Together, Reducing Fraud Worldwide
2012 Report to the Nations
Key Findings and Highlights
Key Findings and Highlights of the 2012 Report to the Nations include: The Impact of Occupational Fraud
Survey participants estimated that the typical organization loses 5% of its revenues to fraud each year. Applied to the estimated 2011 Gross World Product, this figure translates to a potential projected global fraud loss of more than $3.5 trillion.
The median loss caused by the occupational fraud cases in our study was $140,000. More than one-fifth of these cases caused losses of at least $1 million.
The frauds reported to us lasted a median of 18 months before being detected.
Occupational fraud is more likely to be detected by a tip than by any other method. The majority of tips reporting fraud come from employees of the victim organization.
Victims of Fraud
Occupational fraud is a significant threat to small businesses. The smallest organizations in our study suffered the largest median losses. These organizations typically employ fewer anti-fraud controls than their larger counterparts, which increases their vulnerability to fraud.
As in our prior research, the industries most commonly victimized in our current study were the banking and financial services, government and public administration, and manufacturing sectors.
The presence of anti-fraud controls is notably correlated with significant decreases in the cost and duration of occupational fraud schemes. Victim organizations that had implemented any of 16 common anti-fraud controls experienced considerably lower losses and time-to-detection than organizations lacking these controls.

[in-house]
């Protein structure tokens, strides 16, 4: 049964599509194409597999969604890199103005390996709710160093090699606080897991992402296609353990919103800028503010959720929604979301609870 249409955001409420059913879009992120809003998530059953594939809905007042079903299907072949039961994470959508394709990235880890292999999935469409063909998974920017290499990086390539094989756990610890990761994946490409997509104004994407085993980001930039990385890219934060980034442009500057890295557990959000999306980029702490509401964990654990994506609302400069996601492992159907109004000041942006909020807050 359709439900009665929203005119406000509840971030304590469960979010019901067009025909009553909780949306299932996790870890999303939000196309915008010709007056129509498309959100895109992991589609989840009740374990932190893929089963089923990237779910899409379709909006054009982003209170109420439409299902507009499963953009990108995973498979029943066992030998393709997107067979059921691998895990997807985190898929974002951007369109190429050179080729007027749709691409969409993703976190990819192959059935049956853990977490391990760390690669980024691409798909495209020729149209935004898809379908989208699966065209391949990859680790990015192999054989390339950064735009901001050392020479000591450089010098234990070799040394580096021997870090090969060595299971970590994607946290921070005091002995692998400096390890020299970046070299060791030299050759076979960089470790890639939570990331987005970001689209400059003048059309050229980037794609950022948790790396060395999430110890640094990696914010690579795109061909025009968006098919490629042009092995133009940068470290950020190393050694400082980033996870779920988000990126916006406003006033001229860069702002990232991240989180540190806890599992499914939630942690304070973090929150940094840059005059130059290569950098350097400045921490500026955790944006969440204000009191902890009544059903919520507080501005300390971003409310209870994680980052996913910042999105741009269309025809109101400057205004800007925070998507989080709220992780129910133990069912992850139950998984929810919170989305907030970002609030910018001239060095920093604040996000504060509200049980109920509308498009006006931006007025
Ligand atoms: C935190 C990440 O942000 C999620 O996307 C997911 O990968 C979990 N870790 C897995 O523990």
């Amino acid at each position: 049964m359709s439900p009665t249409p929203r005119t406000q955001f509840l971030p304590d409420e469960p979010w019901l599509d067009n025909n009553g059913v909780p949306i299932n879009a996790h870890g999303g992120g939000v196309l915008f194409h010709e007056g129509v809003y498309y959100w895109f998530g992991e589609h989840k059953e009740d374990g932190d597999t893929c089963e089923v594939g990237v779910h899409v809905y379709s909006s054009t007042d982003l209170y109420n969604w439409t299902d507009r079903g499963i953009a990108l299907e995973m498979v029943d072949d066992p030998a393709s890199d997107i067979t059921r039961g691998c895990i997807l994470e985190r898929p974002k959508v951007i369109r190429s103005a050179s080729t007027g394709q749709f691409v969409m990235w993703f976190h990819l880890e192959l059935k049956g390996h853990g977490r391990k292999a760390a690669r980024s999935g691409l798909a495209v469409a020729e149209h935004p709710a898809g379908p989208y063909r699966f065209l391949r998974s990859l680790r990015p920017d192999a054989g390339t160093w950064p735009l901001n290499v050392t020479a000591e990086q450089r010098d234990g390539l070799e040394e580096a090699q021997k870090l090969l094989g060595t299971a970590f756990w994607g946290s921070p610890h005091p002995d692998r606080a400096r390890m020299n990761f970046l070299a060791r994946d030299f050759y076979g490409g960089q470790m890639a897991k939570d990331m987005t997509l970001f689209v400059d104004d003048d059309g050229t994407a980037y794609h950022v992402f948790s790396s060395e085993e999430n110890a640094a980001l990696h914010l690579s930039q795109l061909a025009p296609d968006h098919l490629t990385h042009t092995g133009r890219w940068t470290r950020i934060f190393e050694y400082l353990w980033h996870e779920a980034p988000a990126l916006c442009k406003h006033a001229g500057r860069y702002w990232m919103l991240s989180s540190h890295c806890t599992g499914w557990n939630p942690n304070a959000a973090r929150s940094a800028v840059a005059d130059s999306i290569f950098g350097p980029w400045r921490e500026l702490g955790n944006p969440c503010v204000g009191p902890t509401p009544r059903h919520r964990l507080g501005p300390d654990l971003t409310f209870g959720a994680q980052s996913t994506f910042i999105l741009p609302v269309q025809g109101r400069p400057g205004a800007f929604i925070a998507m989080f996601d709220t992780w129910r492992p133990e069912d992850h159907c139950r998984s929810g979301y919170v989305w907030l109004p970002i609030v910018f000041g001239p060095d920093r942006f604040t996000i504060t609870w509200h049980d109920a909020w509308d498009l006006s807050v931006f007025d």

Nearly half of victim organizations do not recover any losses that they suffer due to fraud. As of the time of our survey, 49% of victims had not recovered any of the perpetrator’s takings; this finding is consistent with our previous research, which indicates that 40–50% of victim organizations do not recover any of their fraud-related losses.
Perpetrators of Fraud
Perpetrators with higher levels of authority tend to cause much larger losses. The median loss among frauds committed by owner/executives was $573,000, the median loss caused by managers was $180,000 and the median loss caused by employees was $60,000.
The vast majority (77%) of all frauds in our study were committed by individuals working in one of six departments: accounting, operations, sales, executive/upper management, customer service and purchasing. This distribution was very similar to what we found in our 2010 study.
Most occupational fraudsters are first-time offenders with clean employment histories. Approximately 87% of occupational fraudsters had never been charged or convicted of a fraud-related offense, and 84% had never been punished or terminated by an employer for fraud-related conduct.
In 81% of cases, the fraudster displayed one or more behavioral red flags that are often associated with fraudulent conduct. Living beyond means (36% of cases), financial difficulties (27%), unusually close association with vendors or customers (19%) and excessive control issues (18%) were the most commonly observed behavioral warning signs.
Conclusions & Recommendations
Key Findings & Highlights
Conclusions & Recommendations
International Editions (2010)
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